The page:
by Eric Stashin (aka The Rotoprofessor)
There was a time that the Astros’ Colin Moran was viewed among the better prospects in the game. While he disappeared from the upper echelon landscape, repeating Triple-A he’s suddenly reemerged on the map (.295 with 17 HR and 59 RBI over 264 AB). Prior to 2014, when he was still part of the Marlins’ organization, Baseball America ranked him as the 61st best prospect in baseball. While he fell short of Prospect 361’s Top 100 list, they had him ranked as the Marlins’ fourth best prospect saying:
“Assuming Moran stays at third base, he has a ceiling of a first division starter with a future projection of 15-20 home runs and a .300 average with a high on base percentage. That’s the profile as a number two hitter, but based on his size and position, most managers will bat him down in the order. Moran is a below average runner now and will only lose speed as he fills out.”
At the Trade Deadline that season Moran was dealt to Houston, along with Jake Marisnick, and things appeared to be trending in the right direction. He had never developed power, but he hit .306 with a .381 OBP at Double-A in ’15. While he did reach the Majors last season, the results in his first taste of Triple-A were hardly what had been expected:
In 459 AB he hit .259 with 10 HR and 69 RBI
The biggest problem was a 24.3% strikeout rate, which came courtesy of an 11.3% SwStr%. He has fixed that issue in ’17, cutting the strikeouts to 16.9% and SwStr% to 10.4%. There is the risk of a little bit of a jump, but it’s hardly a significant concern.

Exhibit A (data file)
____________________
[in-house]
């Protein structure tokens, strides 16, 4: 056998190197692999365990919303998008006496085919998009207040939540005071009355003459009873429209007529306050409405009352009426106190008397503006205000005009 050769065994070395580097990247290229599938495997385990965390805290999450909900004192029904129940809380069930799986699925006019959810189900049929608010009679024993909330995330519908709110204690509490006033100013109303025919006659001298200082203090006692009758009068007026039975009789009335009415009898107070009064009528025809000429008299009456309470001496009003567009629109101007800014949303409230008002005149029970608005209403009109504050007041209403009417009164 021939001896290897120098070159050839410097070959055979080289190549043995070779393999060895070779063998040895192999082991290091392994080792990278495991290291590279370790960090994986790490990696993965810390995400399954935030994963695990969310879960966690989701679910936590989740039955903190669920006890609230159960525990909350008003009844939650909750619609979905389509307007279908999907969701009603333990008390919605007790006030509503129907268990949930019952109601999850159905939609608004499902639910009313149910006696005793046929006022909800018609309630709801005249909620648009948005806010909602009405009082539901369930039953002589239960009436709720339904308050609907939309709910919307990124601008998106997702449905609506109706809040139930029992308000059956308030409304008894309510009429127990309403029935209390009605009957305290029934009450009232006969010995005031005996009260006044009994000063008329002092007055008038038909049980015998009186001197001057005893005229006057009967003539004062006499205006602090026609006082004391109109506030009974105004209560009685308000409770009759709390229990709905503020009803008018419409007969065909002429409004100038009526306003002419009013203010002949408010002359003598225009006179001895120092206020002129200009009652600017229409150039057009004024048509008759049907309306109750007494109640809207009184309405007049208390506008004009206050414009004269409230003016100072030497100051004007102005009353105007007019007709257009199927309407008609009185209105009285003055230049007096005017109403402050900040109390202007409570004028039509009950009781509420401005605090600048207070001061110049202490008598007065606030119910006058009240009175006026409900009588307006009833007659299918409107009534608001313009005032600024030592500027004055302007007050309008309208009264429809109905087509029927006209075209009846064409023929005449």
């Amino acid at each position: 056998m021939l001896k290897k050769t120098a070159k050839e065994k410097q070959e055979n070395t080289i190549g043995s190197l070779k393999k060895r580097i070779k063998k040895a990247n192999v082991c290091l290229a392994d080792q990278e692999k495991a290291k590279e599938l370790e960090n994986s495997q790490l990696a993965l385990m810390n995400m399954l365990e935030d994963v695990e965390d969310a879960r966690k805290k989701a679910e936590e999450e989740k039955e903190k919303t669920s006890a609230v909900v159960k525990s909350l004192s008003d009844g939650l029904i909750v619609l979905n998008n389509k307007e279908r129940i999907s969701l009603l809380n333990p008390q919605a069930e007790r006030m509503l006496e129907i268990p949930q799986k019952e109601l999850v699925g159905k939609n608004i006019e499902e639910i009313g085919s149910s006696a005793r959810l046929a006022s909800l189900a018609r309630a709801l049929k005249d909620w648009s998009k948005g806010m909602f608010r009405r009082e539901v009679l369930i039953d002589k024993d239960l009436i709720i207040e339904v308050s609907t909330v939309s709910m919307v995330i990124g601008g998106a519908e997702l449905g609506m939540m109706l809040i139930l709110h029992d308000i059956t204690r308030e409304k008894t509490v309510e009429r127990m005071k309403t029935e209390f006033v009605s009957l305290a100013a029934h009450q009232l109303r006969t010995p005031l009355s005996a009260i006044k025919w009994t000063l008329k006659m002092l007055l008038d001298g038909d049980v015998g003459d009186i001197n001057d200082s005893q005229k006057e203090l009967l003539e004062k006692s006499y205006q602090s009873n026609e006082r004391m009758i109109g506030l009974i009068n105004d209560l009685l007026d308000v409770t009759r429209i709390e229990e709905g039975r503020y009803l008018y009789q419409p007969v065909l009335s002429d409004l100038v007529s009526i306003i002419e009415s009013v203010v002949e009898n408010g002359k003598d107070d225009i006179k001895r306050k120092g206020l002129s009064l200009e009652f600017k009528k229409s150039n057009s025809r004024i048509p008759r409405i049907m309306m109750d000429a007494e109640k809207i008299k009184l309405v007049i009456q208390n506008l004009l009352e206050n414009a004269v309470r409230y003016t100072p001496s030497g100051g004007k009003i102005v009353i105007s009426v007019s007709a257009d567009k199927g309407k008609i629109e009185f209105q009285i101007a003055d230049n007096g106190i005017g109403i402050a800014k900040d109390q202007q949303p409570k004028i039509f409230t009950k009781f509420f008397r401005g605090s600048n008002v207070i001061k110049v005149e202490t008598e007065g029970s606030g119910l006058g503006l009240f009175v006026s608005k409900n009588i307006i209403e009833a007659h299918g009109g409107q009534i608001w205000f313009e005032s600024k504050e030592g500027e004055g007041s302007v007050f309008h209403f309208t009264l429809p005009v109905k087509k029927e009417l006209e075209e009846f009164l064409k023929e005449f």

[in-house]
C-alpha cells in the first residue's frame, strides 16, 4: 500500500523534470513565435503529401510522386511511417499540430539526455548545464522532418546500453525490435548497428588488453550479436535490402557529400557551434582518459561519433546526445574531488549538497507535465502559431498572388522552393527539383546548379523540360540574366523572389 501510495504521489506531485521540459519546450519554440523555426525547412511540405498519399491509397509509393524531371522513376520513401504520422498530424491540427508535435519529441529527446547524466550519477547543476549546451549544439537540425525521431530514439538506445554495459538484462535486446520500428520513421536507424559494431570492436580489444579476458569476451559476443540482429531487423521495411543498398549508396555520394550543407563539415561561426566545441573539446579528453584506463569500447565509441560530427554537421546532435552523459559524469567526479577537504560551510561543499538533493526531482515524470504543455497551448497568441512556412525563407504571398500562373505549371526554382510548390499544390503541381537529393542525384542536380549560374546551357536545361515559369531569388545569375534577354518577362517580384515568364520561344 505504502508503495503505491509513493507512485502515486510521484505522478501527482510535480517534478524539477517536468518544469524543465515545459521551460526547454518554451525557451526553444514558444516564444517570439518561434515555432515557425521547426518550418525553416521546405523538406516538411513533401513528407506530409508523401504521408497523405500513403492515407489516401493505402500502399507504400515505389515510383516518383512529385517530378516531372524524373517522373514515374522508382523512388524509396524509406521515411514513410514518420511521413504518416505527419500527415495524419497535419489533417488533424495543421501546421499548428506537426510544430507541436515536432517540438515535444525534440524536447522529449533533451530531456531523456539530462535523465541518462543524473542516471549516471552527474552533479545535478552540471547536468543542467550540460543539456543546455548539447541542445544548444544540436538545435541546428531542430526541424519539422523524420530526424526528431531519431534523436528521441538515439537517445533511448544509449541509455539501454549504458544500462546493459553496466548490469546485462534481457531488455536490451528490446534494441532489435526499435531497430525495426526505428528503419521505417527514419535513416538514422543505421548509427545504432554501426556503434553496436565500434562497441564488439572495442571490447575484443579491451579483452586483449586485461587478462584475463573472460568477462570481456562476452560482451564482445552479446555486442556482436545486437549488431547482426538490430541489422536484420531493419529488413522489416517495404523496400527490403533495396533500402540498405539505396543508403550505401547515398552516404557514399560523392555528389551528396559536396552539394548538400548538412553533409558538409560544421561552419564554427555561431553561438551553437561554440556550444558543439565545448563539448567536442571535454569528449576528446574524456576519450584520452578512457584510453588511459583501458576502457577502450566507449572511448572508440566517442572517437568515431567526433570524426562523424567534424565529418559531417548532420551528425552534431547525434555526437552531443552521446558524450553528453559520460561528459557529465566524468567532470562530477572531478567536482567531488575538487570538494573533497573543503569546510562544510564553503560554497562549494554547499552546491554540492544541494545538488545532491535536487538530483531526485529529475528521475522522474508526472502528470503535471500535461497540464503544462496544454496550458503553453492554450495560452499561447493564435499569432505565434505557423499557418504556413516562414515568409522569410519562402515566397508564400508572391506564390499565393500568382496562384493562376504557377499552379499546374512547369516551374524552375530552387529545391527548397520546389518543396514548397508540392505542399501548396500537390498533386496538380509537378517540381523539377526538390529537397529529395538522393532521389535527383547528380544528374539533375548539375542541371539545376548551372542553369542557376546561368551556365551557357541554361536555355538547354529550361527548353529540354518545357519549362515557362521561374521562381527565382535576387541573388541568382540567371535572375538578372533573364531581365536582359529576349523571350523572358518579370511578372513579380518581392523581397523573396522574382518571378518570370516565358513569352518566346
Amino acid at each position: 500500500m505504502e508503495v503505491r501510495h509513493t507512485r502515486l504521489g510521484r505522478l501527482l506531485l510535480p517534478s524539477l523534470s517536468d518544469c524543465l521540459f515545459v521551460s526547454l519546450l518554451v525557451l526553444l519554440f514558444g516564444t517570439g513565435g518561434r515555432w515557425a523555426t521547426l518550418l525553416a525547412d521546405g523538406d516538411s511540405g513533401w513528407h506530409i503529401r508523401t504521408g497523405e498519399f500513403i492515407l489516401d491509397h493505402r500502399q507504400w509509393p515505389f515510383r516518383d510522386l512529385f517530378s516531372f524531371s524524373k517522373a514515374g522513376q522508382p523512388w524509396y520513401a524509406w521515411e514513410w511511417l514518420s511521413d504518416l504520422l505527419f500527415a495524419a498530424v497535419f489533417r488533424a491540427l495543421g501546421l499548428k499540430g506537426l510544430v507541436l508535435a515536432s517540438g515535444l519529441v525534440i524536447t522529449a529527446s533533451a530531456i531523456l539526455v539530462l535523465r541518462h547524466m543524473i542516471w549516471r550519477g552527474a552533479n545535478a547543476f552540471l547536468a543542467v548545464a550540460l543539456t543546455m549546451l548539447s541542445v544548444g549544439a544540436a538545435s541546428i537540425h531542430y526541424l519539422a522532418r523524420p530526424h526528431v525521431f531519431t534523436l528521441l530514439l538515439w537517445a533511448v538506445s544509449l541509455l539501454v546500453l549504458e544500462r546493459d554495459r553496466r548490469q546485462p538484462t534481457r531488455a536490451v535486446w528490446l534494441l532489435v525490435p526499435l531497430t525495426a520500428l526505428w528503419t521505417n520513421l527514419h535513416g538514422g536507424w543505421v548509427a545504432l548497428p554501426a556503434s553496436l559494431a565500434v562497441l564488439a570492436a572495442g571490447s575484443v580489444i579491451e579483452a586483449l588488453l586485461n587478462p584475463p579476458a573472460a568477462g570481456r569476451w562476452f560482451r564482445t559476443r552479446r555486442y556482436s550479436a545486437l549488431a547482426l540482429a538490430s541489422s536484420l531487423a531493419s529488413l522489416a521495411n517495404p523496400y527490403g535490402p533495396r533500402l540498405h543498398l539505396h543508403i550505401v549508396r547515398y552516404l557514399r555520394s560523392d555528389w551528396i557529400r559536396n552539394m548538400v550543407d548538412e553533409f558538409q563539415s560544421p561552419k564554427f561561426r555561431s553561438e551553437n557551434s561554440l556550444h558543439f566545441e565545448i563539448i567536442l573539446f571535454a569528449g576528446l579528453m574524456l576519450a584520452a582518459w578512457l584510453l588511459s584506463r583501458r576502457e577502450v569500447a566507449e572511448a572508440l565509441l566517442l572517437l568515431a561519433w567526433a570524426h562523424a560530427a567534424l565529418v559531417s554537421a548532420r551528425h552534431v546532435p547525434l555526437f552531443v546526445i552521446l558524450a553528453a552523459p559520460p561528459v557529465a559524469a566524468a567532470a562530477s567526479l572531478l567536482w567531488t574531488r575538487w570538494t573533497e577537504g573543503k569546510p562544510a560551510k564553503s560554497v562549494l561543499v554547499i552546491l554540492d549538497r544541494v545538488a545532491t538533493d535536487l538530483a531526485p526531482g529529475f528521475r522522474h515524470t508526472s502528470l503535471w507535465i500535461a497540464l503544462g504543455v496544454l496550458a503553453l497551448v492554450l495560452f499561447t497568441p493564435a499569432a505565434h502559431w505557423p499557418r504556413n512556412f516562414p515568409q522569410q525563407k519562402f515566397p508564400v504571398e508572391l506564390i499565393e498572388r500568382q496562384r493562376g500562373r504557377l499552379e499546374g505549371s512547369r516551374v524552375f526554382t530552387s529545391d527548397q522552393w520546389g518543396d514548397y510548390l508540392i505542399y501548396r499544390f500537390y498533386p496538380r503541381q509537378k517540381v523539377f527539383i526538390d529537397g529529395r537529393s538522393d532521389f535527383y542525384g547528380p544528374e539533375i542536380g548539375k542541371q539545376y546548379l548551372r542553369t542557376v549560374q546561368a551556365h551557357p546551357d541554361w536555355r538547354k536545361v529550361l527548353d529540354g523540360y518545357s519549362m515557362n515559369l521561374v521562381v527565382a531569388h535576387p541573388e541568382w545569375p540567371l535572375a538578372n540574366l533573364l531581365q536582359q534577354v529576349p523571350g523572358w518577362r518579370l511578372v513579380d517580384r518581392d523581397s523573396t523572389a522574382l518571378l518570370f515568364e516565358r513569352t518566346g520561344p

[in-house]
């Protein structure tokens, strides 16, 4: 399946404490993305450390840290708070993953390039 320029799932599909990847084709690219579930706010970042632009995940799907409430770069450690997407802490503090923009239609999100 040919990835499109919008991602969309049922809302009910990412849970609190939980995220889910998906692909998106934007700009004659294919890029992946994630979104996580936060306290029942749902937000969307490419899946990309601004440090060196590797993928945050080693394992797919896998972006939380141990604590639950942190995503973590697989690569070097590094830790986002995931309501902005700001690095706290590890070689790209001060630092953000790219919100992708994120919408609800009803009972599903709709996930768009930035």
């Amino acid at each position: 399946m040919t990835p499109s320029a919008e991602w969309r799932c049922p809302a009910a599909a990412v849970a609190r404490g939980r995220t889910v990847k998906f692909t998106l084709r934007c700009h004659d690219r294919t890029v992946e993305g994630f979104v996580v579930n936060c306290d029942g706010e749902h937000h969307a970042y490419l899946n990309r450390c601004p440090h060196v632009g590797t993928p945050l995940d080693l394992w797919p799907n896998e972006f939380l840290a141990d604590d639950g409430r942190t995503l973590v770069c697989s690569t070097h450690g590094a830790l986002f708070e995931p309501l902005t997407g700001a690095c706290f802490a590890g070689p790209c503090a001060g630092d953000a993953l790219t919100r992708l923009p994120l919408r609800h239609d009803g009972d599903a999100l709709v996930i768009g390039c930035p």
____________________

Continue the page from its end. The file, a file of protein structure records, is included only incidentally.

The big change in his profile has been a rise in his fly ball rate, which is the reason for the increased HR total:
He’s never been known for his power, so there’s a chance that his HR/FB rate regresses. You also have to watch the fly ball rate, because there is the risk that he becomes infatuated with the home run and continues to see the rate rise. That’s going to be the key to determining if he’s taken a significant step forward in his development or not (keep in mind he’s added just 13 doubles).
If he can maintain this power, while coupled with the already proven plate discipline, you have the potential for a Top 12 type 3B. Of course that could prove to be a stretch and he likely will need a trade to find regular AB in the Majors (even with the struggles of Alex Bregman).
It’s been a nice first half and it’s grabbed out attention, but don’t expect him to suddenly develop into a potential superstar.
Sources – MILB.com, Fangraphs
Make sure to check out all of our 2017 Prospect Rankings: